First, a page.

Plantae > Tracheophyta > Pinopsida > Pinales > Pinaceae > Pinus > Pinus koraiensis

Pinus koraiensis (Korean pine; Chinese pinenut)

Synonyms: Apinus koraiensis; Pinus cembra var. mandschurica; Pinus mandshurica; Pinus prokoraiensis; Pinus strobus; Strobus koraiensis
Language: Chi; Chinese; Fre; Ger; Hrv, Srp; Hun; Ita; Kor (Hangul); Rus

Wikipedia Abstract

The tree species Pinus koraiensis is commonly called Korean pine. It is native to eastern Asia: Korea, Manchuria, Mongolia, the Temperate rainforests of the Russian Far East, and central Japan. In the north of its range, it grows at moderate altitudes, typically 600 metres (2,000 ft) to 900 metres (3,000 ft), whereas further south, it is a mountain tree, growing at 2,000 metres (6,600 ft) to 2,600 metres (8,500 ft) altitude in Japan. It is a large tree, reaching a mature size of 40 metres (130 ft) to 50 metres (160 ft) height, and 1.5 metres (4.9 ft) to 2 metres (6.6 ft) trunk diameter.
View Wikipedia Record: Pinus koraiensis


Height [2]  66 feet (20 m)
Allergen Potential [1]  Medium-Low
Edible [2]  May be edible. See the Plants For A Future link below for details.
Flower Type [2]  Monoecious
Hazards [2]  The wood, sawdust and resins from various species of pine can cause dermatitis in sensitive people;
Leaf Type [2]  Evergreen
Pollinators [2]  Wind
Specific Gravity [3]  0.379
Structure [2]  Tree
Usage [2]  A tan or green dye is obtained from the needles; The seeds are a source of soap and lubricating oil; Tannin is obtained from the bark; The needles contain a substance called terpene, this is released when rain washes over the needles and it has a negative effect on the germination of some plants, including wheat; Yields turpentine and tar; Oleo-resins are present in the tissues of all species of pines, but these are often not present in sufficient quantity to make their extraction economically worthwhile; The resins are obtained by tapping the trunk, or by destructive distillation of the wood; In general, trees from warmer areas of distribution give the higher yields; Turpentine consists of an average of 20% of the oleo-resin; Turpentine has a wide range of uses including as a solvent for waxes etc, for making varnish, medicinal etc; Rosin is the substance left after turpentine is removed. This is used by violinists on their bows and also in making sealing wax, varnish etc; Pitch can also be obtained from the resin and is used for waterproofing, as a wood preservative etc. Wood. Used for construction and carpentry; The timber is used for construction, bridge building, vehicles, furniture, and wood pulp;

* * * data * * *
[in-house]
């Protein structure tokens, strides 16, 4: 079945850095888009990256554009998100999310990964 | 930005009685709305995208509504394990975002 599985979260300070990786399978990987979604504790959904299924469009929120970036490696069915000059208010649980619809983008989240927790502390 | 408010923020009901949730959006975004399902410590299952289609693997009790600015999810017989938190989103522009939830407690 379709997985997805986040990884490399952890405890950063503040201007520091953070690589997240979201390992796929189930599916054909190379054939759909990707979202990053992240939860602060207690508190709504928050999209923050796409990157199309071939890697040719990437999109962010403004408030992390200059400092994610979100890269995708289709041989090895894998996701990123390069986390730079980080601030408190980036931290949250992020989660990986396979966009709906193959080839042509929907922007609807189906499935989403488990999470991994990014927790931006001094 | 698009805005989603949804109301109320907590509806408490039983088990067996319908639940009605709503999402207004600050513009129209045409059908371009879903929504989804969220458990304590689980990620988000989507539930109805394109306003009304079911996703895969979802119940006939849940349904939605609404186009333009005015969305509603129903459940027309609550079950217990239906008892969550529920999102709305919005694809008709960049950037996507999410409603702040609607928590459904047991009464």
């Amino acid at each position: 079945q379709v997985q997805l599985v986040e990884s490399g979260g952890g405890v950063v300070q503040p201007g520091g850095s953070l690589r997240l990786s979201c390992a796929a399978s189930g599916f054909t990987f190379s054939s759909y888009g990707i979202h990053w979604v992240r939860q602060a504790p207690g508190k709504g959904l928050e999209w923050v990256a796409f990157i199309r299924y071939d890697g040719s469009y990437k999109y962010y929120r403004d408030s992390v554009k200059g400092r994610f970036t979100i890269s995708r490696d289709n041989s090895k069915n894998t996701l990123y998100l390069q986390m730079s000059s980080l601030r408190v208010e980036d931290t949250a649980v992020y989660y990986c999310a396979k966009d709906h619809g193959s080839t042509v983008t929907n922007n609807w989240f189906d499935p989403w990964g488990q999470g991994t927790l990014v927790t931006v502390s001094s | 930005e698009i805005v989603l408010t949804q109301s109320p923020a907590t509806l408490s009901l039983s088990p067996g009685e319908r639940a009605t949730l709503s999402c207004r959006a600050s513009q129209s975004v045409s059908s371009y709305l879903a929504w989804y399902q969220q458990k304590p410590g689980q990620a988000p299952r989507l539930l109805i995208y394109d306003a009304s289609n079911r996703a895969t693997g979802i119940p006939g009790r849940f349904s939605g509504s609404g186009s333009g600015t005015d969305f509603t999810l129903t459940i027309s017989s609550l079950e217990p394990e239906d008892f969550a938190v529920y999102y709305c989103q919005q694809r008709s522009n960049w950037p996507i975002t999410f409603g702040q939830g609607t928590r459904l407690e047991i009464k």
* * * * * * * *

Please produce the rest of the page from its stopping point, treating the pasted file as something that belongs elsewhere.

View Plants For A Future Record : Pinus koraiensis

Protected Areas

Name IUCN Category Area acres Location Species Website Climate Land Use
Bolshekhekhtsirsky Zapovednik Ia 112282 Khabarovsk, Russia
Changbai Mountain Nature Reserve V 619089 Jilin, China  
Kedrovaya Pad Zapovednik Ia 44224 Primorsky Krai , Russia
Sikhote-Alinskiy Biosphere Reserve 978001 Russia  
Ussuriysky Zapovednik Ia 99910 Primorsky Krai , Russia


Archips oporana[4]
Aspidiotus cryptomeriae (Cryptomeria Scale)[5]
Callosciurus erythraeus (Pallas's squirrel)[6]
Crisicoccus pini (Kuwana pine mealybug)[5]
Drosicha pinicola[5]
Dynaspidiotus tsugae (Shortneedle Evergreen Scale)[5]
Eophona personata (Japanese Grosbeak)[7]
Epinotia rubiginosana[4]
Fiorinia japonica (Japanese scale)[5]
Puto pini[5]
Retinia monopunctata[4]
Steingelia gorodetskia[5]


China: Heilongjiang, Jilin; Japan: Honshu; North & South Korea; Russian Far East: Amur, Khabarovsk, Primorye TDWG: 31 AMU KHA PRM 36 CHM-HJ CHM-JL 38 JAP-HN KOR-NK KOR-SK; China: Heilongjiang, Jilin; Japan: Honshu; North & South Korea; Russian Far East: Amur, Khabarovsk, Primorye. TDWG: 31 AMU KHA PRM 36 CHM-HJ CHM-JL 38 JAP-HN KOR-NK KOR-SK;



Attributes / relations provided by
1Derived from Allergy-Free Gardening OPALS™, Thomas Leo Ogren (2000)
2Plants For A Future licensed under a Creative Commons License
3Chave J, Coomes D, Jansen S, Lewis SL, Swenson NG, Zanne AE (2009) Towards a worldwide wood economics spectrum. Ecology Letters 12: 351-366. Zanne AE, Lopez-Gonzalez G, Coomes DA, Ilic J, Jansen S, Lewis SL, Miller RB, Swenson NG, Wiemann MC, Chave J (2009) Data from: Towards a worldwide wood economics spectrum. Dryad Digital Repository.
4HOSTS - a Database of the World's Lepidopteran Hostplants Gaden S. Robinson, Phillip R. Ackery, Ian J. Kitching, George W. Beccaloni AND Luis M. Hernández
5Ben-Dov, Y., Miller, D.R. & Gibson, G.A.P. ScaleNet 4 November 2009
6Callosciurus erythraeus (Rodentia: Sciuridae), PETER W. W. LURZ, VIRGINIA HAYSSEN, KIMBERLY GEISSLER, AND SANDRO BERTOLINO, MAMMALIAN SPECIES 45(902):60–74 (2013)
7del Hoyo, J., Elliott, A., Sargatal, J., Christie, D.A. & de Juana, E. (eds.). Handbook of the Birds of the World Alive. Lynx Edicions, Barcelona.
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Abstract provided by DBpedia licensed under a Creative Commons License
Weather provided by NOAA METAR Data Access